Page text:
Demi Lovato talks childhood bullying, Raya dating, mental health awareness: 'I have an awesome life today'

Lyndsey Parker

As Demi Lovato returns to the scene with Tell Me You Love Me — her sixth studio album, and her first full-length release since her 2016 split from her boyfriend of six years, actor Wilmer Valderrama — it’s understandable how fans might assume that the LP’s sassy lead single, “Sorry Not Sorry,” is about her big breakup. But while sitting with Yahoo Music at a private Spotify showcase for her diehard L.A. fans, Lovato reveals that lyrics like “payback is a bad bitch” and “now I’m out here looking like revenge, feelin’ like a 10” actually take aim at the school bullies who made her life hell when she was just 12 years old.

Demi Lovato singing at a private event in Los Angeles. (Photo by Charley Gallay/Getty Images for Spotify)

“That song easily could have been what everyone thinks it is, an ex-boyfriend or something like that — which it can be, for other people. But for me I was thinking about the bullies that bullied me in school, saying I have an awesome life today and I’m not sorry about it,” Lovato says with a grin.

More seriously, Lovato recalls, “There was actually a suicide petition that got passed around the school saying that they wanted me to kill myself. That was just one of the instances that was one of the reasons why I left public school and I started homeschooling. It was just mean girls — mean, mean, mean girls. They would say things to me online. They would post anonymously on my social media, and I knew exactly who they were because I checked their IP address. They would say the meanest things. It was all verbal harassment, nobody physically abused me — but I feel like the scars are still there. It was really awesome for me to be able to write ‘Sorry Not Sorry’ and get that out in that song and say, ‘You know what? I’m living a really great life today, and I’m not feeling bad about it.’”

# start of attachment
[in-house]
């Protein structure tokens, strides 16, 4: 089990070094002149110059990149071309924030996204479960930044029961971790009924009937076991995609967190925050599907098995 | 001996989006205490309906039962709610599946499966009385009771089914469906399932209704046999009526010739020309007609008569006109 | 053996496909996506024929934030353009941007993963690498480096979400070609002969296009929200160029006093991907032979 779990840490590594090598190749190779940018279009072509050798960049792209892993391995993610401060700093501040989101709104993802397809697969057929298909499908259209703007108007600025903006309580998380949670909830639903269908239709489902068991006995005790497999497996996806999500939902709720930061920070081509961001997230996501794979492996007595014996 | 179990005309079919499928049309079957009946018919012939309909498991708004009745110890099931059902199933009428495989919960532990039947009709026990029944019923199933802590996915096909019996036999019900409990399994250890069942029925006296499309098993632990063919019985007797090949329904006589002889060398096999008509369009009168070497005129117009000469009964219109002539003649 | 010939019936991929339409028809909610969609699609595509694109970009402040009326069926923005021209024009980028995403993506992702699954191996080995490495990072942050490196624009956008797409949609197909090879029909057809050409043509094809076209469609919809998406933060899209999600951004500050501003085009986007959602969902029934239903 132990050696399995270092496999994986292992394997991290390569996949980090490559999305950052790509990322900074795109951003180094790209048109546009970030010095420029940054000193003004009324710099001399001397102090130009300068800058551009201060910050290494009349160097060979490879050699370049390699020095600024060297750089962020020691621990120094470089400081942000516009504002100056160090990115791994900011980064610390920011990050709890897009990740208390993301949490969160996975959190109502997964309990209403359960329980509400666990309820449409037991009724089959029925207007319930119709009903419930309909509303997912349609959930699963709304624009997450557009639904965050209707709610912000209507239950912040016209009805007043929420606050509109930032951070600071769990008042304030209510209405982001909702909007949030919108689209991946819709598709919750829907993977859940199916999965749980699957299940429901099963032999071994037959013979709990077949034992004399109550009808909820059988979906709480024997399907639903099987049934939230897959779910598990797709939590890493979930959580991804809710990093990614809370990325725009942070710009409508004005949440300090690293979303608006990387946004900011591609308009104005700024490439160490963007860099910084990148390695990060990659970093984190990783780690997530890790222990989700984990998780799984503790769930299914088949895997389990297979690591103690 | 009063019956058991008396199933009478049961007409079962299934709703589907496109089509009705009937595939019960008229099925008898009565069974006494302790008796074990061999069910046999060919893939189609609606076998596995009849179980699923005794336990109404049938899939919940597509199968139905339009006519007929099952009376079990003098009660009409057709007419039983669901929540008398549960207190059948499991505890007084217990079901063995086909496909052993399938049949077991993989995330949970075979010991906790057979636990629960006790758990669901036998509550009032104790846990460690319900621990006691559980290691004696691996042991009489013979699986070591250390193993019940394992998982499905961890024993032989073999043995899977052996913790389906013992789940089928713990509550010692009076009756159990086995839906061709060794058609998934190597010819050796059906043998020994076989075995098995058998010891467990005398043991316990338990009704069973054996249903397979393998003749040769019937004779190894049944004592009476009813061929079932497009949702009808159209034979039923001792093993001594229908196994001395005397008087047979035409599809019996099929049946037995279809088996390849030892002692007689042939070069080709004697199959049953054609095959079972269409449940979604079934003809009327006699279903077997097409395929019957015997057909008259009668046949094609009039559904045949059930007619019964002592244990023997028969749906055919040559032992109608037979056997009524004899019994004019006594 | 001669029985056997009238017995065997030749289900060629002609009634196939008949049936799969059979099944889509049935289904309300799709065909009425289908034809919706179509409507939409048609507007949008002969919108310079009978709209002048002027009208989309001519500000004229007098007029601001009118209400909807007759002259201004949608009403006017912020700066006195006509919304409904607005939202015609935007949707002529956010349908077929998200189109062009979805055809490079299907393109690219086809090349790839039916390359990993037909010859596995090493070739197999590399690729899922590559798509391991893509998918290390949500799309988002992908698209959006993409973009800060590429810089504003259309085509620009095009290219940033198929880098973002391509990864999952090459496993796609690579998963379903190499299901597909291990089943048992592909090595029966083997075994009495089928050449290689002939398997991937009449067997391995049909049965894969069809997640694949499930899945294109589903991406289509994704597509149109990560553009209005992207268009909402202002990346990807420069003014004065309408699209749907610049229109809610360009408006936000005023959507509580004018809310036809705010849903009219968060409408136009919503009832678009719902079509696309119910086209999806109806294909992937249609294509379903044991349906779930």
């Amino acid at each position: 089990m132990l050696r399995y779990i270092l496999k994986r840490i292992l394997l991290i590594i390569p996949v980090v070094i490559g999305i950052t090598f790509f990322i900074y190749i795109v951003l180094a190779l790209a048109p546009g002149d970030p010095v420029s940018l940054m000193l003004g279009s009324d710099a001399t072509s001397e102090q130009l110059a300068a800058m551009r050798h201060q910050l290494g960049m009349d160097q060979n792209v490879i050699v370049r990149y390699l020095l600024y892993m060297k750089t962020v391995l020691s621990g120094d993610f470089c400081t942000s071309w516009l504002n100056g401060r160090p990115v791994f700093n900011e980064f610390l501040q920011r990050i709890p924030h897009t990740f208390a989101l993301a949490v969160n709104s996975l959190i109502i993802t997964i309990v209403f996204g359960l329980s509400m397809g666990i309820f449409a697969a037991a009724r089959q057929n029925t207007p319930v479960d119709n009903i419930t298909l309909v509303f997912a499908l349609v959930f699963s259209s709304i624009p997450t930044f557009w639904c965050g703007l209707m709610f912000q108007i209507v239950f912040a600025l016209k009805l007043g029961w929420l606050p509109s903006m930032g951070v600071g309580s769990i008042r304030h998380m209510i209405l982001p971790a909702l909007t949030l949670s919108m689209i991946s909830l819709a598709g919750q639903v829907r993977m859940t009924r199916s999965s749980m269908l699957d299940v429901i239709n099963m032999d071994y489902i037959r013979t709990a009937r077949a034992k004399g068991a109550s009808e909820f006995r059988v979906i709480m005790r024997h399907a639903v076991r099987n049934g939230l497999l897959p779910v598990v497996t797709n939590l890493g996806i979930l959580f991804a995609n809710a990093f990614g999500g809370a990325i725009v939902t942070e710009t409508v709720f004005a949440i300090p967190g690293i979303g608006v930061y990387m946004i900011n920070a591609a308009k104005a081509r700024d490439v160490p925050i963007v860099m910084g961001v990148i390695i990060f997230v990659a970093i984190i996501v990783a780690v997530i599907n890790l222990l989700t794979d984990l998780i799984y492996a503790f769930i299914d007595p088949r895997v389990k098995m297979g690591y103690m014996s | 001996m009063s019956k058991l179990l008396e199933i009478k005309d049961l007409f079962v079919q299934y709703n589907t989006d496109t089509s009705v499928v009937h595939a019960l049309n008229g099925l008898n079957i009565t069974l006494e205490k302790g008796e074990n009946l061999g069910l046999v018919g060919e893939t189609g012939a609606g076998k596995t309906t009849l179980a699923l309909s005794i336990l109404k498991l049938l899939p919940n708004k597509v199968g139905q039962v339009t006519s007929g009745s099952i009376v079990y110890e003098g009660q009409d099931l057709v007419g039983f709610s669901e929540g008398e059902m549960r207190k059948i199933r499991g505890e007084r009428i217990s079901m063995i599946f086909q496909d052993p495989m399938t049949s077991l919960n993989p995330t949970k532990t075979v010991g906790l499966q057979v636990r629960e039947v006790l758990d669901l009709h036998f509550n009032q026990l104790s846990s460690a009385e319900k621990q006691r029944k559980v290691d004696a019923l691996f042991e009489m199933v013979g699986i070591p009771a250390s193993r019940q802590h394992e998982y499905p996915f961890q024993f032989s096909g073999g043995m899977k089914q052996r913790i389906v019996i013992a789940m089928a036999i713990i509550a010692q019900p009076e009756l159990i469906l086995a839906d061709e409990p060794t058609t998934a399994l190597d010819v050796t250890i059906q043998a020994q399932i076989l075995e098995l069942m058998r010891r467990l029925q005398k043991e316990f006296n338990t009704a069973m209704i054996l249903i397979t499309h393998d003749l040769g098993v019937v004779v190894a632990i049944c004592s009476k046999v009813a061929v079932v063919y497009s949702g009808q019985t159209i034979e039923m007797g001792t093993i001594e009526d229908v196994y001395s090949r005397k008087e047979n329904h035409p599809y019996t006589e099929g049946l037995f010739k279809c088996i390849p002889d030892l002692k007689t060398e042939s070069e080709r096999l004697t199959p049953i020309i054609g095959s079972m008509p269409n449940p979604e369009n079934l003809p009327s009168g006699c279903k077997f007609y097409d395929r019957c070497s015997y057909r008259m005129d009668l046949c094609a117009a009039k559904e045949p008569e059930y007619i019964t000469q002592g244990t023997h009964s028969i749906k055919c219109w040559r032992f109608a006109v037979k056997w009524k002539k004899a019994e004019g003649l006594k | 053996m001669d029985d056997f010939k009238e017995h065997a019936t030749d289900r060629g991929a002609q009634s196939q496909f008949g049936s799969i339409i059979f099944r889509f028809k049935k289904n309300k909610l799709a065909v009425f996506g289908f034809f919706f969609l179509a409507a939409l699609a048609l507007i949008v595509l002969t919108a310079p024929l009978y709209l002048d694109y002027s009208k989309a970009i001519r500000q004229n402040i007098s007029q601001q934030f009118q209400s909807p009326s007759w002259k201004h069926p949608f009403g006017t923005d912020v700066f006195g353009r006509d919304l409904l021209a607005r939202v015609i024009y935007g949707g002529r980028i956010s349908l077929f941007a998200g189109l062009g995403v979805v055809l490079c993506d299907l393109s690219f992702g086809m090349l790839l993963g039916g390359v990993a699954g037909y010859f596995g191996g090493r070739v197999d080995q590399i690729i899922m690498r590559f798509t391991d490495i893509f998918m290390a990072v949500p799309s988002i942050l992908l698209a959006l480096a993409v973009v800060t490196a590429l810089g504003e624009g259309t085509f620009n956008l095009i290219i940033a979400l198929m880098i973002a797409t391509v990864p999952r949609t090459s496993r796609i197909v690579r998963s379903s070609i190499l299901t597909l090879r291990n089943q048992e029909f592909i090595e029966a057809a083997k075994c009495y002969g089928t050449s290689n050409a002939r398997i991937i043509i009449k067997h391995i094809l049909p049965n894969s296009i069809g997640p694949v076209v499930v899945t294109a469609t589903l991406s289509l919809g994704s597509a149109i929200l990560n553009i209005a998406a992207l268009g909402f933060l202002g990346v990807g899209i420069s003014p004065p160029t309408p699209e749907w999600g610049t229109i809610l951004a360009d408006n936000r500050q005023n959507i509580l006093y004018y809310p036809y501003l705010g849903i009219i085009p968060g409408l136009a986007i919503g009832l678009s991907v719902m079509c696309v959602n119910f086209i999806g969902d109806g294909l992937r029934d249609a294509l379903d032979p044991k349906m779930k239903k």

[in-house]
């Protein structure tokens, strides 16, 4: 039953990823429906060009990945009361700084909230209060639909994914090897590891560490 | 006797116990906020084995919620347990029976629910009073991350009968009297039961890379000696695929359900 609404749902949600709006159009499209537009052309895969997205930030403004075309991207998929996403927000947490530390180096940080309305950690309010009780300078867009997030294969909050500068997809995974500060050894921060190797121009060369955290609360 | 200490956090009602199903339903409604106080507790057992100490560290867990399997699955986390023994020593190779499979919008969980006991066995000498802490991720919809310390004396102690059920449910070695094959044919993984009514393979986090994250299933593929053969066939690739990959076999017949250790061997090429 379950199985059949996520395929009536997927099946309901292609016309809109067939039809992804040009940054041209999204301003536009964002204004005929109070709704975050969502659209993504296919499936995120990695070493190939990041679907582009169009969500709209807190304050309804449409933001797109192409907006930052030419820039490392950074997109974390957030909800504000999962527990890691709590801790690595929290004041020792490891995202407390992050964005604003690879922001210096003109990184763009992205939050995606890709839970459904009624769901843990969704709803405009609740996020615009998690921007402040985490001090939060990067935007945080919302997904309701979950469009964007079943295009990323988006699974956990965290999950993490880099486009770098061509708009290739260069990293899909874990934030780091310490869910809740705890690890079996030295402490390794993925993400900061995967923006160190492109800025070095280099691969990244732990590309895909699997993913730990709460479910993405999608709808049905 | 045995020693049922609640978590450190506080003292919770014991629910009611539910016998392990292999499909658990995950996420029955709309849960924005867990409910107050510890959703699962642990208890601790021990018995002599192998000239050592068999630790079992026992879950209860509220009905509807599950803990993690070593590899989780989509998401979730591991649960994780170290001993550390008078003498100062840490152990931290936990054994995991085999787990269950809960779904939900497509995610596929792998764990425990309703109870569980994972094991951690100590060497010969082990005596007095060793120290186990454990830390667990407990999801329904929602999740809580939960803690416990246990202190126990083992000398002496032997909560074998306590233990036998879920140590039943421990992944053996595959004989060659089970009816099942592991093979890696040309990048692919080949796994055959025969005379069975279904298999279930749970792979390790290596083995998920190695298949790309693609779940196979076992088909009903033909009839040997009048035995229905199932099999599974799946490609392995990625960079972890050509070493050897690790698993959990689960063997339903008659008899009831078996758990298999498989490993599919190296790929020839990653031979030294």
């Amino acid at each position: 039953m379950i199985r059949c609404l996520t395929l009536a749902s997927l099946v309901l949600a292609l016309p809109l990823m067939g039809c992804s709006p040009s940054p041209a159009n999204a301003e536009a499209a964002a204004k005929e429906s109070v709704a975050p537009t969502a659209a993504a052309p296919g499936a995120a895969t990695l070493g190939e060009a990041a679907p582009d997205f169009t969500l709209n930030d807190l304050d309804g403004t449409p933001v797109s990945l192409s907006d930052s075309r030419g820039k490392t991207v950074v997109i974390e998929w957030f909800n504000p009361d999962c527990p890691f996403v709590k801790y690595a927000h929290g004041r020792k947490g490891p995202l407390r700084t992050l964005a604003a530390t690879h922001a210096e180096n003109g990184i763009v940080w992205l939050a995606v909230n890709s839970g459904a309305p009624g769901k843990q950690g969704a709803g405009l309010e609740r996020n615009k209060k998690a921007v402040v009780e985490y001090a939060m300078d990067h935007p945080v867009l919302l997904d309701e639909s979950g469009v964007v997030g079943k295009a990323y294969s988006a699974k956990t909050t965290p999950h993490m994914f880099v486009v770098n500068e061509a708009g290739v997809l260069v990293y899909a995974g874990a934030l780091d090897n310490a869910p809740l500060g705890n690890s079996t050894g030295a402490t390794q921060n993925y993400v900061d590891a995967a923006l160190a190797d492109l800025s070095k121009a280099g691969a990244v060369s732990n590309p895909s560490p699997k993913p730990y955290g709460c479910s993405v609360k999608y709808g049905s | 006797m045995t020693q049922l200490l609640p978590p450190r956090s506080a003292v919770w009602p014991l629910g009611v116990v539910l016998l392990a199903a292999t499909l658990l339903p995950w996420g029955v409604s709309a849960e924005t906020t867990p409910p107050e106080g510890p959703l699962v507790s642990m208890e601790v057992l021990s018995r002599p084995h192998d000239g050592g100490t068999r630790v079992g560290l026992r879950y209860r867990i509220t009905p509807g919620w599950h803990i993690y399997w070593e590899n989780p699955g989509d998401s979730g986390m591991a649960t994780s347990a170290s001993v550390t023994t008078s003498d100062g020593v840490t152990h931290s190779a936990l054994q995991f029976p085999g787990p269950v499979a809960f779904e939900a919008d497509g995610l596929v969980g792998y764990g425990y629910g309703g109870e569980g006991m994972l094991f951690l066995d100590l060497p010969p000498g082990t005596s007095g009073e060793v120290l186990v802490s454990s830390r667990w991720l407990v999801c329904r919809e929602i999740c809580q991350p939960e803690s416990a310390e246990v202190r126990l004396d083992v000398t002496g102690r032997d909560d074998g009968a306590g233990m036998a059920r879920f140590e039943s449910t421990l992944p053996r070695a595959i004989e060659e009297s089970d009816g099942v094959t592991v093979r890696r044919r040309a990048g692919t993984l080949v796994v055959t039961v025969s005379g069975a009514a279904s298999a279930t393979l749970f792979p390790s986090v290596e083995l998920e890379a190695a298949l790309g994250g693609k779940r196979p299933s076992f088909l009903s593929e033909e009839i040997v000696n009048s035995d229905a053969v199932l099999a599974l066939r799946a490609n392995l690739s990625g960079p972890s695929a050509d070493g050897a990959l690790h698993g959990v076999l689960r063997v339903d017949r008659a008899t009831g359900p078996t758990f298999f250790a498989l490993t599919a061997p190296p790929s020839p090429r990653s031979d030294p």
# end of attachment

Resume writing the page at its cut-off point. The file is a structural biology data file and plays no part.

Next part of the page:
Lovato also dug deep on the album’s title track, which she recorded around the time of both the Valderrama split and the death of her beloved grandmother. “I remember just being in the studio almost crying singing it,” Lovato recalls. “I dealt with a lot of deaths in the family earlier that year; [my grandmother] was the one that I was the closest to. I also was going through a breakup. With that song, I remember feeling like I just wanted to hear someone tell me that they love me. And we’ve all been there. We’ve all felt like we just want someone to say, ‘I love you.’ Feelings of … just emotions that you feel when you’re lonely.”

However, for the most part, Tell Me You Love Me — which Lovato says was inspired by Stripped-era Christina Aguilera and is “more mature, more soulful than any other album that I’ve put out, more authentic to who I am” — is an upbeat affair. (“It’s not a breakup album,” she clarifies.) She just celebrated her 25th birthday in August, and is clearly enjoying the 20-something single life: She’s even on the members-only dating app Raya now. “It’s so cool. I love that app!” she says, giggling.

“I wrote [on this album] about being a single 25-year-old woman. There’s a lot of emotions that I deal with. I get lonely. We all get lonely sometimes — but I feel empowered as a woman living on her own,” Lovato asserts. “I feel confident. And the dating game is fun, so there’s lots of songs about that too.”

Lovato finds dating “exciting,” saying, “You get to go on dates with people and go to dinner and see if you click with them — and if you don’t, then you don’t have to see them again!” Given her past outspokenness about her mental health struggles — a difficult relationship with her abusive late father, bipolar disorder, depression, bulimia, self-harm, addiction to drugs and alcohol — many of her prospective Raya suitors know about her troubled history, but she doesn’t mind.